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Letter: Rapid growth brings food insecurity

Rapid growth brings food insecurity

According to the Census Bureau “as of Sept. 12, 2017, the U.S. poverty line was $26,104.” Can you imagine living on less than that, or half of that? Many of your neighbors do.

If you take the working poor, people aged 60 and older living below the federal poverty level, and the people who fall below the Elder Economic Security Standard, we have about 95 million people suffering from hunger in the United States. It’s an outrageous number, and it’s the number The Community Cafe focuses on every day.

When I was about 10 years old, we moved from a farming co-op community to the inner city. Many of our neighbors suffered from hunger. Their children never ate veggies, just mac and cheese, ham, chicken wings and McDonald’s. Not exactly a nutritional diet. I had friends who didn’t know what a zucchini was until they came to my house. It really bothered me.

Every summer, we get fresh veggies donated from Springs Farms at the cafe. I often explain what some veggies are or how to cook them. These families are getting something special in a special place. Many of the seniors who come to visit have no one else, as do the hundreds we deliver to. They may only venture out to visit us, and they quickly make friends with our volunteers and other guests.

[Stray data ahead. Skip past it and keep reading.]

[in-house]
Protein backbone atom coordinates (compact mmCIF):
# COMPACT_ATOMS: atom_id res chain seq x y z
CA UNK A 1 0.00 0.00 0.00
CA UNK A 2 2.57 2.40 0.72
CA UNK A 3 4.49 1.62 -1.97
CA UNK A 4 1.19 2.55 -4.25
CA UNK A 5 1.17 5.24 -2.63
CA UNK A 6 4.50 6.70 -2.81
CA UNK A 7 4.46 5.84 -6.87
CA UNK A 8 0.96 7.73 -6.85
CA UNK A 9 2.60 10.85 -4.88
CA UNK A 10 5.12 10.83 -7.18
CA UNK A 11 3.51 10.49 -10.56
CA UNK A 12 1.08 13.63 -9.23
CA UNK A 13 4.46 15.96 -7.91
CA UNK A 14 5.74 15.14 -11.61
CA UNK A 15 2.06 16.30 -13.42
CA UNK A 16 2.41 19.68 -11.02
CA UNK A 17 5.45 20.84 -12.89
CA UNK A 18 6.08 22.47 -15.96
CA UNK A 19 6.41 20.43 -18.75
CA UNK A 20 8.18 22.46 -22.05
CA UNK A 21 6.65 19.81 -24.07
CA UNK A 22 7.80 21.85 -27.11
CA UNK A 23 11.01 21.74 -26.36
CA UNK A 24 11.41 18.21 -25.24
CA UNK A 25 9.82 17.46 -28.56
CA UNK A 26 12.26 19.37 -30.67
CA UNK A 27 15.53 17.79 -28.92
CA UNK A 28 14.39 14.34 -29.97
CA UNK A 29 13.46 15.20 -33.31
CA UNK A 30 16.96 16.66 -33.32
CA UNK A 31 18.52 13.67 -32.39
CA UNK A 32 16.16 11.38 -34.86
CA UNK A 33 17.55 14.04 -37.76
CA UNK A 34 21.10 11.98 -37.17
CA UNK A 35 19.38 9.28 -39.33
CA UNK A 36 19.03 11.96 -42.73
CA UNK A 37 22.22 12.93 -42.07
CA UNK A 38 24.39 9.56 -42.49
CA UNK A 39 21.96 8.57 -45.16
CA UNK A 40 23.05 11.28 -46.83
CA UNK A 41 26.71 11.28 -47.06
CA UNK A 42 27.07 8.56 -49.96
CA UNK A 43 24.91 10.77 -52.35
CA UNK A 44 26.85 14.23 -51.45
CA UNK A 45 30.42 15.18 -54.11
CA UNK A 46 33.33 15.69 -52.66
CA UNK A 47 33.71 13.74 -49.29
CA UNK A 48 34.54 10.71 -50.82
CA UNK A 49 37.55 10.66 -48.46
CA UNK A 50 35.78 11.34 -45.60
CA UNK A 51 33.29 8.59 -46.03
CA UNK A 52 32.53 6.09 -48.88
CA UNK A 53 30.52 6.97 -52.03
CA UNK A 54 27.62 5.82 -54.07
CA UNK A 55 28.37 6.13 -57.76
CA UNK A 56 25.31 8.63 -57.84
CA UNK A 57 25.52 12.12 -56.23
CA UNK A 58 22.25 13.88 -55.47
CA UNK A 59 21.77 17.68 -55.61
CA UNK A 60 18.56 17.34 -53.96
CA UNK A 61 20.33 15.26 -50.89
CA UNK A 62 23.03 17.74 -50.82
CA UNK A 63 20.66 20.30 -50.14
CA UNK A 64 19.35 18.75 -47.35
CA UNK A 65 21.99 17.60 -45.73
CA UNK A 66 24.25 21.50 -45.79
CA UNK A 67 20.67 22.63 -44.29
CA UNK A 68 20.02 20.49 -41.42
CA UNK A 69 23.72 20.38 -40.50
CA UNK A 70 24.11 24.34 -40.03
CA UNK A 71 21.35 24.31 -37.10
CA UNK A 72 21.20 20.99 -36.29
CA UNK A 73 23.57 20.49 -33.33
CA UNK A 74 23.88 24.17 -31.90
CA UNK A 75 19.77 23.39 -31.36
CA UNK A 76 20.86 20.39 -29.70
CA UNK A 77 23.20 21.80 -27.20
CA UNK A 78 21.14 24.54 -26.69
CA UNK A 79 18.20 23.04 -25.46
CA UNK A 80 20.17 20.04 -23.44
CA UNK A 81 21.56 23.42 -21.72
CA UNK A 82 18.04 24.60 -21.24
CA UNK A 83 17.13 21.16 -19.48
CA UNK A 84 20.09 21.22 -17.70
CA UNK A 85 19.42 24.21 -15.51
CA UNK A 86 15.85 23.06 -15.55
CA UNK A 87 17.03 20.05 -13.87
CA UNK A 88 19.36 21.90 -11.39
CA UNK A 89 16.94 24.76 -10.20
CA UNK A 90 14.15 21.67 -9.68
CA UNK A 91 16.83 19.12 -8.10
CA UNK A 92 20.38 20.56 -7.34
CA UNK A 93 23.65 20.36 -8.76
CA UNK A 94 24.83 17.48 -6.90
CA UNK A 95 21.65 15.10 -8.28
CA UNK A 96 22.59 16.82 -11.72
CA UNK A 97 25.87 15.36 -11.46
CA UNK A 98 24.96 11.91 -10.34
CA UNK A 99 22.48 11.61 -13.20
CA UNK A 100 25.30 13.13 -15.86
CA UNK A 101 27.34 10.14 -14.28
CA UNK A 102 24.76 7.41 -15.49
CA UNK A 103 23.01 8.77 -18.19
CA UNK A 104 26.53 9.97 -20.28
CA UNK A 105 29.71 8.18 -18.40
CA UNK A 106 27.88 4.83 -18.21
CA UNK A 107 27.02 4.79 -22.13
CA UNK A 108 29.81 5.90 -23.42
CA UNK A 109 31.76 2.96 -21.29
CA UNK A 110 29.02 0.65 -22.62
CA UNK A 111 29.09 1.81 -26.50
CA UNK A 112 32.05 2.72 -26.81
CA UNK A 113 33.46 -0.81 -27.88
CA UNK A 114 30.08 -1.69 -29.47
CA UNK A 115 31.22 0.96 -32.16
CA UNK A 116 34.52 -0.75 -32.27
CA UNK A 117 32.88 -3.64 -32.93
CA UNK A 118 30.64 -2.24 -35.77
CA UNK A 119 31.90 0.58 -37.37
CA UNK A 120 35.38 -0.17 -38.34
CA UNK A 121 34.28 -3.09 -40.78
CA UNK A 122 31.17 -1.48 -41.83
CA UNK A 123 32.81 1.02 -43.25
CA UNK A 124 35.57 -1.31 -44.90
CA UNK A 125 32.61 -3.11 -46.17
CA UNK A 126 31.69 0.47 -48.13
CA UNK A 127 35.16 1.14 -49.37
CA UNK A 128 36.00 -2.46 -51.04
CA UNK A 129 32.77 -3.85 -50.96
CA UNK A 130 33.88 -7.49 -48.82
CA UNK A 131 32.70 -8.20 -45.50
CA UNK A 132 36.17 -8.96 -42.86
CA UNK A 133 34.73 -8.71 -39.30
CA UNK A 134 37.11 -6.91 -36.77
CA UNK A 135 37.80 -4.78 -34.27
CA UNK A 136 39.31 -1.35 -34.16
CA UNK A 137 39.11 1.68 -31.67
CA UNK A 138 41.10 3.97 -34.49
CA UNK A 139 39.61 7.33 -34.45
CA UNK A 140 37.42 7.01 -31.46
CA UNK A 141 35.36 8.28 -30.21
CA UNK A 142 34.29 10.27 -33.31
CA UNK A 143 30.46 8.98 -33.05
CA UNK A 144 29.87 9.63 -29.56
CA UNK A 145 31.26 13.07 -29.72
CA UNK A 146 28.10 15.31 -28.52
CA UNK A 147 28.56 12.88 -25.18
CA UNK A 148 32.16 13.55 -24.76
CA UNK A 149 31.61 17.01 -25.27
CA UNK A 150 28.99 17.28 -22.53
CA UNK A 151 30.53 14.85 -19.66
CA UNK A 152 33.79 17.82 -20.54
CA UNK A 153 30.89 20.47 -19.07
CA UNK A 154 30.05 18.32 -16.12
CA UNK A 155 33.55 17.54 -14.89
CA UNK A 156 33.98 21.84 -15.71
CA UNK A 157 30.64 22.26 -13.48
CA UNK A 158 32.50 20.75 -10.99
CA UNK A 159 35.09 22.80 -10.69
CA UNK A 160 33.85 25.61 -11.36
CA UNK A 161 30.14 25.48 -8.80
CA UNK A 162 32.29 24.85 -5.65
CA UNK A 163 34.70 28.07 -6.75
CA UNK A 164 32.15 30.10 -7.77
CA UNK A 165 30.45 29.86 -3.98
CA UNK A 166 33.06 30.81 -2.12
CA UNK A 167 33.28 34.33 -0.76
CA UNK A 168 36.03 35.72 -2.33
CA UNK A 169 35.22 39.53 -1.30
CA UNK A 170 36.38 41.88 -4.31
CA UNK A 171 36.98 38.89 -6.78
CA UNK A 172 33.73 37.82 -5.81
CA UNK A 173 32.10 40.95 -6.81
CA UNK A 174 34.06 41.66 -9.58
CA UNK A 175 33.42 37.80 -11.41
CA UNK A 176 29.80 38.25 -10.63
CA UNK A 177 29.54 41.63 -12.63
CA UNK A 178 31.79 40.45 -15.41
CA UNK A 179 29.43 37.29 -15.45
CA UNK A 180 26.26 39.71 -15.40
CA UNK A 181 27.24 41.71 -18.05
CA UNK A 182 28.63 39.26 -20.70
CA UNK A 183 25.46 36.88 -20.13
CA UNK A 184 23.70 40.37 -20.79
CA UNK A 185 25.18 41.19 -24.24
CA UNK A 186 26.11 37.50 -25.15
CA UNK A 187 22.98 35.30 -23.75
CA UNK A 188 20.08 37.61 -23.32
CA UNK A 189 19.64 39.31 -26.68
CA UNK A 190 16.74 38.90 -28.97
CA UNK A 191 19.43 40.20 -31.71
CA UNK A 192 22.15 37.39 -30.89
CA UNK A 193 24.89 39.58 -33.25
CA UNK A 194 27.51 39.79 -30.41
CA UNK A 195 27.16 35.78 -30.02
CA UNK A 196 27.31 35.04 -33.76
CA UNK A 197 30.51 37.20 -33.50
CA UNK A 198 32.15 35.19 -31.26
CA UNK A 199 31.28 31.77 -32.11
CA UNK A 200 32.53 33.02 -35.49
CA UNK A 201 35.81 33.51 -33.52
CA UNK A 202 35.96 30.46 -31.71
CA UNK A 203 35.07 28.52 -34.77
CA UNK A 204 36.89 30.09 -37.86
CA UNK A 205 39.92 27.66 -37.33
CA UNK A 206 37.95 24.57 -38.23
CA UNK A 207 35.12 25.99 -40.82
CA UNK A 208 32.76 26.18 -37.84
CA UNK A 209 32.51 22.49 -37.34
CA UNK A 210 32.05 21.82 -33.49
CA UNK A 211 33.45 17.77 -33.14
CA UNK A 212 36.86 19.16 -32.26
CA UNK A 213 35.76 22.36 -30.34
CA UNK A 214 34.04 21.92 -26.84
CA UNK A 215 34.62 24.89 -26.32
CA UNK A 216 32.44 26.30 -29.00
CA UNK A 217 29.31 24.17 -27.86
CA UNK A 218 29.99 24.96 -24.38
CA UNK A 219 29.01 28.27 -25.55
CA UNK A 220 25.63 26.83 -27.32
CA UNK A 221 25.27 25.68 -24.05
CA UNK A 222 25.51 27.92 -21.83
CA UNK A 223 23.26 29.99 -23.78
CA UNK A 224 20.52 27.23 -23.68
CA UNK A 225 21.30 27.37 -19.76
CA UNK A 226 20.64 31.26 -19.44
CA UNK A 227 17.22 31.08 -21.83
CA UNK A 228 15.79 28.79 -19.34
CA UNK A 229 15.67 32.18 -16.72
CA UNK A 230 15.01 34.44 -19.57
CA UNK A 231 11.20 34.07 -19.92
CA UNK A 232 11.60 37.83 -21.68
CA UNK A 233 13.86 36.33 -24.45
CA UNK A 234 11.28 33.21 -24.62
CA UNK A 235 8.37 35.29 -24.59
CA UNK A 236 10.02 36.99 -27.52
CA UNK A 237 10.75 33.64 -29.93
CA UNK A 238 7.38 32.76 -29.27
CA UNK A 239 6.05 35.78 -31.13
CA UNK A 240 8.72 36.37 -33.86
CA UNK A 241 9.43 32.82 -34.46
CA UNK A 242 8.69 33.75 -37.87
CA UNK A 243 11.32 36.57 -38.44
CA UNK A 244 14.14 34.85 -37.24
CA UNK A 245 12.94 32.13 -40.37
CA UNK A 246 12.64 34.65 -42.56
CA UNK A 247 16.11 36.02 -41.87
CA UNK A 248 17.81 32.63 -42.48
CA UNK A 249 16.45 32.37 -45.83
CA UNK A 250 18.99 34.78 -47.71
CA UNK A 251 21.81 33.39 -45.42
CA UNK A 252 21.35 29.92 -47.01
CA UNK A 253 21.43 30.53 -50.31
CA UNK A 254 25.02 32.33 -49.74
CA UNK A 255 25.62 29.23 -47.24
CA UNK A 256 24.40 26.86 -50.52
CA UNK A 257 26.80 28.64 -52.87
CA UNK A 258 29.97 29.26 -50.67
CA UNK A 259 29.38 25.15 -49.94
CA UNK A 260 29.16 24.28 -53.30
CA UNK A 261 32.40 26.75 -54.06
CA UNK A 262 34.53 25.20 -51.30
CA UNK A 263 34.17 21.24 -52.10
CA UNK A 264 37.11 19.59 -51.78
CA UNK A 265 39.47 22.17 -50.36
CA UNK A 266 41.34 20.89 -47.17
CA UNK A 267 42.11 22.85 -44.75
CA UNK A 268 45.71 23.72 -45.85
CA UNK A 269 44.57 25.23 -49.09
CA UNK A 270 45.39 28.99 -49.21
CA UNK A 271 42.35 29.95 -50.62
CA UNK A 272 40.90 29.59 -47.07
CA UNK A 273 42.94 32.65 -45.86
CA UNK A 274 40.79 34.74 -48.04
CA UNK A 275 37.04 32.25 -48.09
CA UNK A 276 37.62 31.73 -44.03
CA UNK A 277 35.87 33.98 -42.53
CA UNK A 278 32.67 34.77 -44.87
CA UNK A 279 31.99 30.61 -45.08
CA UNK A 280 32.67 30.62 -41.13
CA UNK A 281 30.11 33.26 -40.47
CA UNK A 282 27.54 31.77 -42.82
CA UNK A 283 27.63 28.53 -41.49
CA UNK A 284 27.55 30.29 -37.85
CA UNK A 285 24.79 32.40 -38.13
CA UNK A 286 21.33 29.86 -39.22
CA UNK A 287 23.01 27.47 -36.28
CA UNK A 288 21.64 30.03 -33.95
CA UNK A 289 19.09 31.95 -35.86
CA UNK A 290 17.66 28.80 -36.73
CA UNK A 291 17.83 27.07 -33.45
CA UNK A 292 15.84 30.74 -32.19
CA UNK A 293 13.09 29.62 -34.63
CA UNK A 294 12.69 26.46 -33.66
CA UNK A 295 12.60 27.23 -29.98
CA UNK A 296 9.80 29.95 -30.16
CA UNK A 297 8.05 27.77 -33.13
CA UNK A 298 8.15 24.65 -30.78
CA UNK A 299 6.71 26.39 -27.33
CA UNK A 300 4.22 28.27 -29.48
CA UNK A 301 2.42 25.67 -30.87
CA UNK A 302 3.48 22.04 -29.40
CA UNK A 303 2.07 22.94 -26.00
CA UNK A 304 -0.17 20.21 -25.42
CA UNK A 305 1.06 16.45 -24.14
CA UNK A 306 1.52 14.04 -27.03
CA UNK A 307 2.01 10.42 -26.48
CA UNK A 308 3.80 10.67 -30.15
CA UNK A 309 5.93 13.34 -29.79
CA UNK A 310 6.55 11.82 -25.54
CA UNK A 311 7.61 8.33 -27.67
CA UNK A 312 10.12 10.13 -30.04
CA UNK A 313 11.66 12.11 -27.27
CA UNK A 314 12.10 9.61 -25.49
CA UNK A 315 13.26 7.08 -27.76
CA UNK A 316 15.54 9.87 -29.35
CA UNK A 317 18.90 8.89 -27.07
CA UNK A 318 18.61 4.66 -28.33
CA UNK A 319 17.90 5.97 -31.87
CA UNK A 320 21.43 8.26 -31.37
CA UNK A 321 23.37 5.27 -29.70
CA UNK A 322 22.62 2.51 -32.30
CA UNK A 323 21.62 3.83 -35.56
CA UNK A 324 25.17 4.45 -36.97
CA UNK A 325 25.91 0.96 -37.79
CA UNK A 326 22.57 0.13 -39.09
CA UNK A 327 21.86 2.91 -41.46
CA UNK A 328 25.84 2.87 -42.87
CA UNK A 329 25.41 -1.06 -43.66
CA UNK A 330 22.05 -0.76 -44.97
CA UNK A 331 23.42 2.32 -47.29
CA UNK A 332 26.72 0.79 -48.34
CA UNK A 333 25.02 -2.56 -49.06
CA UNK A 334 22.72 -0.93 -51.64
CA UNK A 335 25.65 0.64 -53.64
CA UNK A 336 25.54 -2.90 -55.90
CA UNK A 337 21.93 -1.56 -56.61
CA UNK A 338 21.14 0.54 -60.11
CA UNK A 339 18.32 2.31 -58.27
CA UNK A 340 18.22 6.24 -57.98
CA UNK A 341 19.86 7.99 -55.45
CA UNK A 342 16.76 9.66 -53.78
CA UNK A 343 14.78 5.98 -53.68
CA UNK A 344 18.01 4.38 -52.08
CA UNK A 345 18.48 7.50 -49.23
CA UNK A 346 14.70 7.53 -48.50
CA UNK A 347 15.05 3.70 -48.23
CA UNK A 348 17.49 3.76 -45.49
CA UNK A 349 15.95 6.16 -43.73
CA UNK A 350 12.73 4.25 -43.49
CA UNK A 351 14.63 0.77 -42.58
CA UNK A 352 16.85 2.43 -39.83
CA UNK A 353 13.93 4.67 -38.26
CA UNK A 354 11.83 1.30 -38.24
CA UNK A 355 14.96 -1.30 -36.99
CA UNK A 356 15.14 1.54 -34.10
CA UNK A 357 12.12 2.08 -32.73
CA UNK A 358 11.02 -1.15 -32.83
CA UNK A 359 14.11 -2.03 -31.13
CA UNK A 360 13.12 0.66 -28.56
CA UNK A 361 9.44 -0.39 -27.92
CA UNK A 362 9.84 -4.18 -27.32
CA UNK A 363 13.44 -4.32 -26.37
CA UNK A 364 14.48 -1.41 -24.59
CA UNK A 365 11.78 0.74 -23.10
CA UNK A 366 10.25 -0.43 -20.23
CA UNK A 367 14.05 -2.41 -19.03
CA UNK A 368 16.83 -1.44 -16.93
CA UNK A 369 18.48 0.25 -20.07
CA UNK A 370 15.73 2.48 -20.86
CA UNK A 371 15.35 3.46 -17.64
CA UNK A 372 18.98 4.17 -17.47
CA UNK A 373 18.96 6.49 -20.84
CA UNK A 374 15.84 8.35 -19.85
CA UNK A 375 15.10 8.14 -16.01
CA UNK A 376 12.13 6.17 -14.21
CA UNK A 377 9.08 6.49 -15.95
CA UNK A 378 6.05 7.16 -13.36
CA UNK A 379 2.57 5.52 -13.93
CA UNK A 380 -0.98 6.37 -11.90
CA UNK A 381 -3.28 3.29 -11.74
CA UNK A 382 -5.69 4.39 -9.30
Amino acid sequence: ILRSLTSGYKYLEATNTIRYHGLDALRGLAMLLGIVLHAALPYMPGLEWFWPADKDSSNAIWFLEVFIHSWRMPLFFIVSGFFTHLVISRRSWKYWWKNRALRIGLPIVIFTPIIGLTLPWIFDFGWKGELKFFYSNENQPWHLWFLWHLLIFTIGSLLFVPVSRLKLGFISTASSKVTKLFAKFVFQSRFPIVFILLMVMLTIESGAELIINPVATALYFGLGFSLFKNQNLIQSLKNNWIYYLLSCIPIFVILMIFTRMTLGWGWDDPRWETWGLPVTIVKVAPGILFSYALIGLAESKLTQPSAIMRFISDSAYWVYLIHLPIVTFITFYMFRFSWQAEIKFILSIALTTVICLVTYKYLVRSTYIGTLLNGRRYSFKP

Every week we serve at least 1,100 meals. We are expanding that number with a food truck purchase. Once we have our truck, we will venture into neighborhoods that can’t get to us.

Every day as we grow it gets harder to meet the demands. In the past few years, we’ve experienced explosive growth. We consistently make best places to live lists year over year. As a result, our rents have doubled, housing sales are booming, restaurants and food prices climb. This is great news for businesses.

What happens to the working poor and seniors? A two-income family working for minimum wage can no longer buy a home in Fort Mill. Now that family or a senior living solely on social security would be lucky to get a government subsidized apartment or government senior housing.

Every week, The Community Cafe focuses on people who worked hard all their lives to put food on their tables. As our guests struggle to put a dollar in the pot, we struggle. We are now relying almost entirely on outside donations.

Please consider giving to the cafe. Please help us stomp out hunger in your own back yard. Our neighbors need your help. Donate online at gofundme.com/freemeals.

Big or small, know what you give today helps nonprofits make it through tomorrow.

Mary Rasmussen, ways and means manager at The Community Cafe

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